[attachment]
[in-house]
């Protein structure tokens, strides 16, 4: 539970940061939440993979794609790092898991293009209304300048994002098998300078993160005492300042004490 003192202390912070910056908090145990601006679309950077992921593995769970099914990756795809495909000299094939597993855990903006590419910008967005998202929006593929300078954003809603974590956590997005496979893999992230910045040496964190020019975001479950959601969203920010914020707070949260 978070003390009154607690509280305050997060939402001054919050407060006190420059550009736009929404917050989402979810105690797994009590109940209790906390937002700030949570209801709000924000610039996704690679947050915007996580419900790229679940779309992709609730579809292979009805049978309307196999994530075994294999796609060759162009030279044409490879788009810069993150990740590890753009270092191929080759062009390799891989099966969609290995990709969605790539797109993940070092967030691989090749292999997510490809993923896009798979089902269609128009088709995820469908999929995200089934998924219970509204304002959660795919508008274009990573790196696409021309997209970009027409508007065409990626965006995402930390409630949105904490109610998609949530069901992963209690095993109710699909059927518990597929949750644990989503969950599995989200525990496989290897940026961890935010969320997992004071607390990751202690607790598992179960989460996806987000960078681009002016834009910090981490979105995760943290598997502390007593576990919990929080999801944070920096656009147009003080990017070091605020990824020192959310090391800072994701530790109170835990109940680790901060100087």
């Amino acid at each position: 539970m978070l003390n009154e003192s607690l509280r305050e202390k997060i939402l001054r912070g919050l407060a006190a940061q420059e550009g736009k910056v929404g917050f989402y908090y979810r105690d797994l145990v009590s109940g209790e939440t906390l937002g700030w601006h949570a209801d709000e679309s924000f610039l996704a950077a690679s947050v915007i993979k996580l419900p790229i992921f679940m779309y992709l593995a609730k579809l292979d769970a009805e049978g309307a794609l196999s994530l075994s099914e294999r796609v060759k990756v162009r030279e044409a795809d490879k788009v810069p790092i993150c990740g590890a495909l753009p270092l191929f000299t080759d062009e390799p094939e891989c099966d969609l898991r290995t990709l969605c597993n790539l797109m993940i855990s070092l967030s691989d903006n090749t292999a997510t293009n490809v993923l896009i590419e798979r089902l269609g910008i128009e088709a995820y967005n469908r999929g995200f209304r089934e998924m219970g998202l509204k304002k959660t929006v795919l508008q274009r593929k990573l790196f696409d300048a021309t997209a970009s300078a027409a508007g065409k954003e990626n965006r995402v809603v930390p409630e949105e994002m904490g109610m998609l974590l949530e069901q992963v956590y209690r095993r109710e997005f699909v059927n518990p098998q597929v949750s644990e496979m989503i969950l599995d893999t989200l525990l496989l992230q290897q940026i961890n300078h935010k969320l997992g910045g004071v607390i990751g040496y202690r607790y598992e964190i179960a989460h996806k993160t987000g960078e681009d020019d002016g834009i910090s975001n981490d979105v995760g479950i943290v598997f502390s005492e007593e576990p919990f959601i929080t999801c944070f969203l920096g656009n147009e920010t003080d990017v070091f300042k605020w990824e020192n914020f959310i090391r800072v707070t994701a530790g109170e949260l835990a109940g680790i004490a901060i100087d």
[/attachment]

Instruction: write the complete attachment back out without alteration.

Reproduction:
[in-house]
């Protein structure tokens, strides 16, 4: 539970940061939440993979794609790092898991293009209304300048994002098998300078993160005492300042004490 003192202390912070910056908090145990601006679309950077992921593995769970099914990756795809495909000299094939597993855990903006590419910008967005998202929006593929300078954003809603974590956590997005496979893999992230910045040496964190020019975001479950959601969203920010914020707070949260 978070003390009154607690509280305050997060939402001054919050407060006190420059550009736009929404917050989402979810105690797994009590109940209790906390937002700030949570209801709000924000610039996704690679947050915007996580419900790229679940779309992709609730579809292979009805049978309307196999994530075994294999796609060759162009030279044409490879788009810069993150990740590890753009270092191929080759062009390799891989099966969609290995990709969605790539797109993940070092967030691989090749292999997510490809993923896009798979089902269609128009088709995820469908999929995200089934998924219970509204304002959660795919508008274009990573790196696409021309997209970009027409508007065409990626965006995402930390409630949105904490109610998609949530069901992963209690095993109710699909059927518990597929949750644990989503969950599995989200525990496989290897940026961890935010969320997992004071607390990751202690607790598992179960989460996806987000960078681009002016834009910090981490979105995760943290598997502390007593576990919990929080999801944070920096656009147009003080990017070091605020990824020192959310090391800072994701530790109170835990109940680790901060100087």
């Amino acid at each position: 539970m978070l003390n009154e003192s607690l509280r305050e202390k997060i939402l001054r912070g919050l407060a006190a940061q420059e550009g736009k910056v929404g917050f989402y908090y979810r105690d797994l145990v009590s109940g209790e939440t906390l937002g700030w601006h949570a209801d709000e679309s924000f610039l996704a950077a690679s947050v915007i993979k996580l419900p790229i992921f679940m779309y992709l593995a609730k579809l292979d769970a009805e049978g309307a794609l196999s994530l075994s099914e294999r796609v060759k990756v162009r030279e044409a795809d490879k788009v810069p790092i993150c990740g590890a495909l753009p270092l191929f000299t080759d062009e390799p094939e891989c099966d969609l898991r290995t990709l969605c597993n790539l797109m993940i855990s070092l967030s691989d903006n090749t292999a997510t293009n490809v993923l896009i590419e798979r089902l269609g910008i128009e088709a995820y967005n469908r999929g995200f209304r089934e998924m219970g998202l509204k304002k959660t929006v795919l508008q274009r593929k990573l790196f696409d300048a021309t997209a970009s300078a027409a508007g065409k954003e990626n965006r995402v809603v930390p409630e949105e994002m904490g109610m998609l974590l949530e069901q992963v956590y209690r095993r109710e997005f699909v059927n518990p098998q597929v949750s644990e496979m989503i969950l599995d893999t989200l525990l496989l992230q290897q940026i961890n300078h935010k969320l997992g910045g004071v607390i990751g040496y202690r607790y598992e964190i179960a989460h996806k993160t987000g960078e681009d020019d002016g834009i910090s975001n981490d979105v995760g479950i943290v598997f502390s005492e007593e576990p919990f959601i929080t999801c944070f969203l920096g656009n147009e920010t003080d990017v070091f300042k605020w990824e020192n914020f959310i090391r800072v707070t994701a530790g109170e949260l835990a109940g680790i004490a901060i100087d």